After breakfast I flagged down a passing nurse and told her that my chest seemed to be getting tighter and my breathing seemed shallower than usual, she told me to take my neb if I needed one, on this occasion I decided to take the neb which did help a little. The rest of the morning dragged while I was waiting to see if I could go home. No more obs were carried out and to be honest I was getting more and more wound up. I am on a phased return to work and I had to take 2 days off without pay for this yet nobody was checking my sats, it all seemed like a waste of time.

IMG_0770
No Obs
Finally just before lunch a doctor came and introduced himself, he asked how I felt, I was honest and told him that I felt crap but no worse than before the Xolair injection. He asked about the injections and then asked to listen to my chest, I explained to him that I never wheeze and if anything my chest would sound almost silent due to low air movement. He listened away and then told he there was no wheeze, he said that because I wasn’t wheezing I could go home and did not need to be in hospital, he added that should I start wheezing I should report back to A&E. I was stunned, he had not listened to a word that I had said or even appreciated why I was there. I asked whether I would be seeing anybody from Respiratory to which he replied he stated “it wasn’t necessary” again I was stunned. Saying that there wasn’t much point in arguing, I wanted to go home, he was sending me home, even though I didn’t feel great I knew that it was more of a result of how I had felt in the days leading upto the injections, I also knew that I wasn’t bad enough to be in hospital. I was just angry at how it had all seemed a waste of time. Anyway I was going home, all I had to do was wait for the discharge letter.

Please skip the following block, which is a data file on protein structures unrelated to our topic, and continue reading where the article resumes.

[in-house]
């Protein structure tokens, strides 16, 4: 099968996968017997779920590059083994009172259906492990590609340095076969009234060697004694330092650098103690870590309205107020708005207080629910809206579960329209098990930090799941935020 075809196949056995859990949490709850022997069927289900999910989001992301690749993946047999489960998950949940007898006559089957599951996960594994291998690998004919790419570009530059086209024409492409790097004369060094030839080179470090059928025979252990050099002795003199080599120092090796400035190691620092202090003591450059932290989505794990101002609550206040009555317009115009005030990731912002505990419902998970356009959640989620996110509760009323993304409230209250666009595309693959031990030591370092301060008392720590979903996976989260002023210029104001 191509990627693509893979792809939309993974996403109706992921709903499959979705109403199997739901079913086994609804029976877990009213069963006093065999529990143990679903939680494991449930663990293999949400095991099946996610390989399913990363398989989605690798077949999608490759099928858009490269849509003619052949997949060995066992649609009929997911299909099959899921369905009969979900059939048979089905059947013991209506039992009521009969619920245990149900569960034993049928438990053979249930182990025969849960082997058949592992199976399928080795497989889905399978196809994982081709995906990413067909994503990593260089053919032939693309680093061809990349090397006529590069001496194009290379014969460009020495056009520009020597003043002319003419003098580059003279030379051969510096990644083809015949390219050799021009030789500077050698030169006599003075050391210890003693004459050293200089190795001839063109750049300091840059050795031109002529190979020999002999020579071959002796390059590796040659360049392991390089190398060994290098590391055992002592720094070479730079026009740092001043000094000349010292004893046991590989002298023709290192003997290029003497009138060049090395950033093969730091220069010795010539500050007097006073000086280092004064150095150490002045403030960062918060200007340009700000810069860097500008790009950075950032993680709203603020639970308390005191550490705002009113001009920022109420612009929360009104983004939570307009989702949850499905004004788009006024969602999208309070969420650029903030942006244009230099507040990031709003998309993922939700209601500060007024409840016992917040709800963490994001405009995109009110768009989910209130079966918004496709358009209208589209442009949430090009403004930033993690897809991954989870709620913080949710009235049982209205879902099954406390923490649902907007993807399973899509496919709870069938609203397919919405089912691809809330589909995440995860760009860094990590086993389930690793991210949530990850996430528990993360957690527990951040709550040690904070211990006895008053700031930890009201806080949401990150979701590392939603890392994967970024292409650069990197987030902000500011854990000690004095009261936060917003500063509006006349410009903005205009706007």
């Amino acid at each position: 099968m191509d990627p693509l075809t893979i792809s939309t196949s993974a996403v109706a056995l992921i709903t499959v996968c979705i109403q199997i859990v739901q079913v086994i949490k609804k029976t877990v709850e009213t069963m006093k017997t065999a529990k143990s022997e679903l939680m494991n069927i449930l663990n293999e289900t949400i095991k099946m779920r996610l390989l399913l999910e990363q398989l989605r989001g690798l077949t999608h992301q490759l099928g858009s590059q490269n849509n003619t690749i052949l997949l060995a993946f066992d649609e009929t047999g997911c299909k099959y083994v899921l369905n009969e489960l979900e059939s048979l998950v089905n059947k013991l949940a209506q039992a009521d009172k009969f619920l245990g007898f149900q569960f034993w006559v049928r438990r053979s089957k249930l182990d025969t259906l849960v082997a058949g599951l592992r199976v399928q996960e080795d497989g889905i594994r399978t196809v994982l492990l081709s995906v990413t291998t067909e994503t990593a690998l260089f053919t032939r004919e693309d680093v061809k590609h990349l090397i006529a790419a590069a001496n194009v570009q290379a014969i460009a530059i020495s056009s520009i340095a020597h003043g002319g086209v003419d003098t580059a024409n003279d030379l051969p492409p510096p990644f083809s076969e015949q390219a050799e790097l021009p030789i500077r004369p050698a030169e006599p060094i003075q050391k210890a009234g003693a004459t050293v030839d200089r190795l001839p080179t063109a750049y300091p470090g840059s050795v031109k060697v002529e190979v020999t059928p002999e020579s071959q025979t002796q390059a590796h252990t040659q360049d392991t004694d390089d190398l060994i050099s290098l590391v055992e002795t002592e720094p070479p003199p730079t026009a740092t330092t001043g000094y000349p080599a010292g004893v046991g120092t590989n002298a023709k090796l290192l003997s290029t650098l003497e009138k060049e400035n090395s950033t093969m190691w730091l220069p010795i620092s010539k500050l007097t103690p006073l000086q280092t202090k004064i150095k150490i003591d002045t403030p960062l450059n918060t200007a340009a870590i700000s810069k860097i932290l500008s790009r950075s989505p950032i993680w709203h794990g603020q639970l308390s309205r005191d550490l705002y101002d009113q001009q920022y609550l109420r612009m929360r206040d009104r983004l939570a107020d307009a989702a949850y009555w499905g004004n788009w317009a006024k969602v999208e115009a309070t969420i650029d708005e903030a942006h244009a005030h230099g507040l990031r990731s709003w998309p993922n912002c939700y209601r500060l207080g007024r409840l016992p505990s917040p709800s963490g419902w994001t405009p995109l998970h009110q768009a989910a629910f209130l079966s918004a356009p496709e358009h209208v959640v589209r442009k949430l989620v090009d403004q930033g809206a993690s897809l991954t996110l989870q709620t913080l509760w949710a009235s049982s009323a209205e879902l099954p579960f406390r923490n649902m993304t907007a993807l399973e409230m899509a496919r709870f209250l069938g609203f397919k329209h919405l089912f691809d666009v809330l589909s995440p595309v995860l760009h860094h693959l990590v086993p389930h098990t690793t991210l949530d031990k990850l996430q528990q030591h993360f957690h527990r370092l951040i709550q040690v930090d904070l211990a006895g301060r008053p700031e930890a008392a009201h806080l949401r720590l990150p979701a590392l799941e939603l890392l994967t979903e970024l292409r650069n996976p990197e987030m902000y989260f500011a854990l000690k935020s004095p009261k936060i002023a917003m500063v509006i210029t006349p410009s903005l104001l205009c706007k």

No Wheeze